Since we simply love analogies in this forum here is another one for you. A man has two CD's sitting on his table one is for him the other is for his girlfriend. You decide to take the one for his girlfriend without asking. Now, it's easy for the guy to make another one for his girlfriend and he still has the original to accomplish the task. But that doesn't change the fact that you took something that didn't belong to you.


If you want to question why he wasn't charged with stealing it probably has something to do with the punishment involved. Stealing isn't a felony offense under a certain dollar ammount so how would GnR justify the value of intellectual property in dollars and cents? Instead if the guy is charged the way he was he gets jail time and it goes on his record as a felony.

RE: What a waste...
By Staples on 8/28/2008 10:08:01 AM , Rating: 2
People at AT are biased beyond belief. Most seem to think that stealing music is just fine because that argument benifits them.

I am inclined to believe that if we had a poll here, less than 10% of AT commenters have ever bought a digital song. I buy plenty and always have and other than my girlfriend, there is not a single people I have ever met in person who can answer this question with a yes.

So knowing that many download music for free, what good would it be to admit that they are breaking the law?

I am all for putting people in jail for this act and every time I hear 500 ATers claim that stealing music is not a crime or that 1k a song is too excessive of a fine, it makes me wish more people were dedicated to the capture of these theives.

RE: What a waste...
By Kalessian on 8/28/2008 11:06:25 AM , Rating: 3
This is simply not how the world works.

Whenever technology arrives that outdates some older technology, no one ever expects the makers/users of the older technology to sue the new users because they feel entitled to some compensation for starting up the industry in the first place.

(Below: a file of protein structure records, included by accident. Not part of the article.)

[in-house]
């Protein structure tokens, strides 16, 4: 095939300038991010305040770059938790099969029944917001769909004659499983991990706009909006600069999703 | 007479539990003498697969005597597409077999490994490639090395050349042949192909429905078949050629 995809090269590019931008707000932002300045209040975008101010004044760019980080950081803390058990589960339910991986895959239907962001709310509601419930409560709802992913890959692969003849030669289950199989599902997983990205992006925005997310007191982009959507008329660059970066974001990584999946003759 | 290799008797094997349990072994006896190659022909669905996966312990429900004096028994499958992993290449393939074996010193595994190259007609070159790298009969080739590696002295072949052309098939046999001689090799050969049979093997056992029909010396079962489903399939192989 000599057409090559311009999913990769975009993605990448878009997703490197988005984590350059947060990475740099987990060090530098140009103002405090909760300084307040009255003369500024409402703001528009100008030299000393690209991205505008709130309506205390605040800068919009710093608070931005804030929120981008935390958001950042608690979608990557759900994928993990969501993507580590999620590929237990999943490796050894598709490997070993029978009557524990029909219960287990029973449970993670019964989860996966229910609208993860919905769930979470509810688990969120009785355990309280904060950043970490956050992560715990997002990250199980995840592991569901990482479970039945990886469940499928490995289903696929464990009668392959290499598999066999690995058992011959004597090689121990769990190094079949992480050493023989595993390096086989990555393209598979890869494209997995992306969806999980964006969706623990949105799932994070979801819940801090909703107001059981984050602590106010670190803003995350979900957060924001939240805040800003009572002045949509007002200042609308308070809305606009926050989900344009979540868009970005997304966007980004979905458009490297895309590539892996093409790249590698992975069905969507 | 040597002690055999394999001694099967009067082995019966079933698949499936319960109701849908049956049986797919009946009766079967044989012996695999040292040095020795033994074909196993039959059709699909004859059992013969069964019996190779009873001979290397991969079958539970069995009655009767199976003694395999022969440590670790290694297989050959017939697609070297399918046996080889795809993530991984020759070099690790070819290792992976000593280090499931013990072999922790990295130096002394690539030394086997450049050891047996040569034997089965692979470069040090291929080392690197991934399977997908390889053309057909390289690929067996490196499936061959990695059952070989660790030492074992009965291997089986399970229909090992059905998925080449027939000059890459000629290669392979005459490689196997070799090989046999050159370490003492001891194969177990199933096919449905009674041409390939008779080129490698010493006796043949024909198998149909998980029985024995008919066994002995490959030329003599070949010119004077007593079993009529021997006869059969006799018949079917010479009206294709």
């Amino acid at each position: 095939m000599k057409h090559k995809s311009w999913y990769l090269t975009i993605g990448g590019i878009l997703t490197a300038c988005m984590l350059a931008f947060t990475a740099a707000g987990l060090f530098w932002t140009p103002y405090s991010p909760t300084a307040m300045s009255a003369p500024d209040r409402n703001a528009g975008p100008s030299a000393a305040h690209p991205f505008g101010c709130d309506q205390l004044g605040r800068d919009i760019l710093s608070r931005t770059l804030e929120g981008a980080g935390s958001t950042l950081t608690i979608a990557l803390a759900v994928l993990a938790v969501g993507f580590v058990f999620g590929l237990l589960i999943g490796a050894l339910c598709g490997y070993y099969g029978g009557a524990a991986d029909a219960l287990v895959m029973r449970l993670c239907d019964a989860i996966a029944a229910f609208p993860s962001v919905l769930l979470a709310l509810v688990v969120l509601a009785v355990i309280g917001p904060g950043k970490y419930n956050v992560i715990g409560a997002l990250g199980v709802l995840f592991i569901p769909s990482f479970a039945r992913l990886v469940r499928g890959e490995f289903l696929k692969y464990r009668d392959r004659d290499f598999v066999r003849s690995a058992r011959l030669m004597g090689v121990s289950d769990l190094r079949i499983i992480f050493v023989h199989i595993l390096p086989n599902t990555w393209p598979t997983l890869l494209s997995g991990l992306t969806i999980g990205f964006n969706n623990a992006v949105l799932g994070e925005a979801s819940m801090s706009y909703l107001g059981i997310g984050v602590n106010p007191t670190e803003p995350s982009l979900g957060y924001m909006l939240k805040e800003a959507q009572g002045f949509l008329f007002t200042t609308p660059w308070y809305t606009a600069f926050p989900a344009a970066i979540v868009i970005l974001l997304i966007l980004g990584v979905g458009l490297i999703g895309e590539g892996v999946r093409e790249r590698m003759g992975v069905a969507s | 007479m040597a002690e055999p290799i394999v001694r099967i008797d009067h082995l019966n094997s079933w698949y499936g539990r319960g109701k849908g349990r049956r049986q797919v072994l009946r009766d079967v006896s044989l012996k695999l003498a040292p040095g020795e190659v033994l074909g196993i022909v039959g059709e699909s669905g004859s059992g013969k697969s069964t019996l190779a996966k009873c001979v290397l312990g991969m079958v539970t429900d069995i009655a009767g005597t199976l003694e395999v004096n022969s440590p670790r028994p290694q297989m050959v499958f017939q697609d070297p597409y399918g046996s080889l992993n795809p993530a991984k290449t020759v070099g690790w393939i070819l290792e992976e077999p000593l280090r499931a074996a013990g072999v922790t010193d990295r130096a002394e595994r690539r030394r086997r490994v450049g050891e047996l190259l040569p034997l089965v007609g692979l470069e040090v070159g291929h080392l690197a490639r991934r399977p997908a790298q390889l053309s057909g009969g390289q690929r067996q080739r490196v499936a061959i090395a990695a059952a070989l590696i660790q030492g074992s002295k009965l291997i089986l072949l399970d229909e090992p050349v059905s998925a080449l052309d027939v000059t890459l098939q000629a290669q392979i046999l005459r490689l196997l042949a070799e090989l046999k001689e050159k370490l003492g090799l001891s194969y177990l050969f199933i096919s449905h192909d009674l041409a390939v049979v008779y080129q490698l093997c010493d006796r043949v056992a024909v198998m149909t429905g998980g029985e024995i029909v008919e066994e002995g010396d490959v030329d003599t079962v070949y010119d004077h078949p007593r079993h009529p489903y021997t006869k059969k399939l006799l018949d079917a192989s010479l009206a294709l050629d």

Look at it this way, if houses/food/cars/planes suddenly became free to copy (nanotech replicators) would you have everyone refrain from copying them so that the original inventers/manufacturers could still make a living? Would everyone have to pay an idea-tax on replicators? What if you were caught making a copy of some antique worth millions?

The music industry and the RIAA are finished. Their business model is outdated, it doesn't work anymore. They're trying to force their obsolete crap on an unwilling market by paying politicians/law makers, and it isn't working.

As for people who are claiming that anyone who thinks this way "has never made anything digital," yes I agree. Why? Because it wouldn't be lucrative.... it's actually stupid. Why would anyone make anything that they know people don't have to buy, and then expect to sell it? It's like investing tons of money in VHS, it's not a smart idea.

How many people out there have tried to start a band? It's a very risky business. They could have become engineers, nurses, doctors, construction workers, etc, things that would pretty much be a solid job. But artists/athletes/actors take a risk, since a very small minority of them can make it big. The ease of which music/movies can be copied at no cost these days is just another thing they have to face.

Why should a band be allowed to work a month of the year, then sit around while cash gets raked in on CD sales? Why shouldn't they do as musicians have always done, actually play and play well ever other day for their money?

RE: What a waste...
By JustTom on 8/28/2008 11:37:31 AM , Rating: 1
Why should a band be allowed to work a month of the year, then sit around while cash gets raked in on CD sales? Why shouldn't they do as musicians have always done, actually play and play well ever other day for their money?

Why shouldn't your boss be able to force you work overtime without compensation just how it was always done? Musicians who make a lot of money do so for the same reasons everyone else who makes a lot of money. Enough people value their products to spend money. Why should someone be allowed to derive enjoyment from musicians efforts without compensating those musicians?